United South Central grad shifts gears

Published 8:55 am Tuesday, August 5, 2008

If you see Ned Kalis rubbing his eyes constantly, you’ll have to excuse him because everything can appear in a blur for him at times.

Kalis races stock cars at Fairmont Raceway every Friday and has done so since he was 15. He is just 18 now and graduated from United South Central in June, but if you blink you might not even get that much information from him because he is constantly moving fast.

Whether it’s on the racetrack or gridiron or the diamond, Kalis always has something occupying his time.

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Three weeks ago Kalis was playing baseball for the United South Central American Legion baseball team in the district playoffs in Sleepy Eye — he was also in the middle of the racing season at Fairmont Raceway. Instead of making a decision on whether he would race or play baseball he opted to do both.

“We played in Sleepy Eye at 2:30 p.m., got to Fairmont at 6:30, jumped into the race car at 7 p.m.,” Kalis said. “Then I went back to Sleepy Eye that night, slept in a hotel, got up early the next morning and played baseball at 10 a.m.”

The stock car season begins in April and ends in September, coinciding with baseball and football season, leaving Kalis little time to run from games to the racetrack.

“It’s a little different because we didn’t play a lot of Friday night games,” said USC baseball coach Pat Frank. “It was kind of an understanding that he would hit the road (after a game).”

There was a close call during the baseball season when the Rebels played Blooming Prairie. The game started at 4:30 p.m. and Kalis had to cruise to Fairmont to make the race in time.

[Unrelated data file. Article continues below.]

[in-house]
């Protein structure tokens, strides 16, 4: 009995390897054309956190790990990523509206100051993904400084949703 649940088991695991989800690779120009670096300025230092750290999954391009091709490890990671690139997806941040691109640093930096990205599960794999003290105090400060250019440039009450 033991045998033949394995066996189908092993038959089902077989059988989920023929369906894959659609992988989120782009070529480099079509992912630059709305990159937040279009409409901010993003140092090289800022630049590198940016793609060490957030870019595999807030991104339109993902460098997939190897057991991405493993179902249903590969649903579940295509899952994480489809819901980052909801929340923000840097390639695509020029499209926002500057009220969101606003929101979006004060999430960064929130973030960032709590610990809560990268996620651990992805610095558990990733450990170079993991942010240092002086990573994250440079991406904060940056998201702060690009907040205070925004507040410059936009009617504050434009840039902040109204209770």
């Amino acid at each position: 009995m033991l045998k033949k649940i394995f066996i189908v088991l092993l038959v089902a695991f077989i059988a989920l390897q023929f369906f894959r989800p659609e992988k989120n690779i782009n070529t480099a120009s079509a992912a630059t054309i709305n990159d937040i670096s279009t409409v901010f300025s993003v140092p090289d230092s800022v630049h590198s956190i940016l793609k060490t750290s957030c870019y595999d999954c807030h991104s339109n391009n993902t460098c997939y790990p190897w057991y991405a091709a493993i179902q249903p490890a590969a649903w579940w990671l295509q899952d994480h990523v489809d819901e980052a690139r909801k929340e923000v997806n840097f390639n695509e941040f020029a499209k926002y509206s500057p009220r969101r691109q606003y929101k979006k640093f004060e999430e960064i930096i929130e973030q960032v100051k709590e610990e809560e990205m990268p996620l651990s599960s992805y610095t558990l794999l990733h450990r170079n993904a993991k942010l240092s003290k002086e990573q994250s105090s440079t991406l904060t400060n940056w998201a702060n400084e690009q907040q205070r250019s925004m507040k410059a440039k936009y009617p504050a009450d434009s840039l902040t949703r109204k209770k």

“We made it just in time to get in for the heat race. It was a tight fit,” Kalis said. “I have to give a lot of credit to my mom and my sister for getting there and getting me there on time and a lot of credit to coach Frank for letting me get out early.”

Once Kalis hops in the stock car he’s off again, competing against drivers twice his age often times, and doing quite well.

He was the 2006 Rookie of the Year and finished ninth in points out of a 52-person field. He finished seventh the next year and won two races. This year he has already won a race and is currently sixth in the standings.

Success has come quickly for Kalis, who burst onto the racing scene in a 1988 Buick Skylark. Kalis competed with the car in the Hornet division, a four-cylinder class, and won 14 of the 25 races that year.

Kalis is quick to credit much of his success to the work of his family and friends. His father, Paul, and brothers Nick and Nate help with the upkeep of the car while Ned fulfills his obligations to the baseball team.

“My brothers understand that baseball is one of my high priorities in high school,” Ned said. “They knew I wasn’t going to give up sports. They helped me out, fix up my car during the week and then I jump in the car and go.”

One would expect the thrill of racing and the adrenaline rush to rank as the greatest satisfaction an 18-year-old would get from racing, but not so with Kalis.

“I like how it brings my family together,” Kalis said. “Every week we’re together. We’re never apart.”

Kalis and his parents carefully made sure not to prioritize one sport over another and that impressed Frank.

“He balanced it pretty well,” Frank said. “They didn’t take one thing bigger than the other, they didn’t play any favorites.”

The transition from baseball to racing isn’t always the easiest, but Kalis has found a way.

“When you’re going 95, 100 mph after a baseball game you kind of have to switch your mind,” Kalis said. “It’s kind of hard. If you take it seriously it’s going to be as intense as any other sport.”

Kalis got his start in racing with go-karts, then he and his family decided to build a car. After putting together an impressive season in the Hornet class, he and his family decided it was time to put together a stock car. They have plans on moving up to modified cars in a few years.

“It’s crazy,” Kalis said. “But you have to be crazy to run this stuff.”

Oh, by the way, Kalis is up by 7 a.m. every Saturday morning to help with work in the fields the family farms — even after getting home at 1 a.m. after a race night.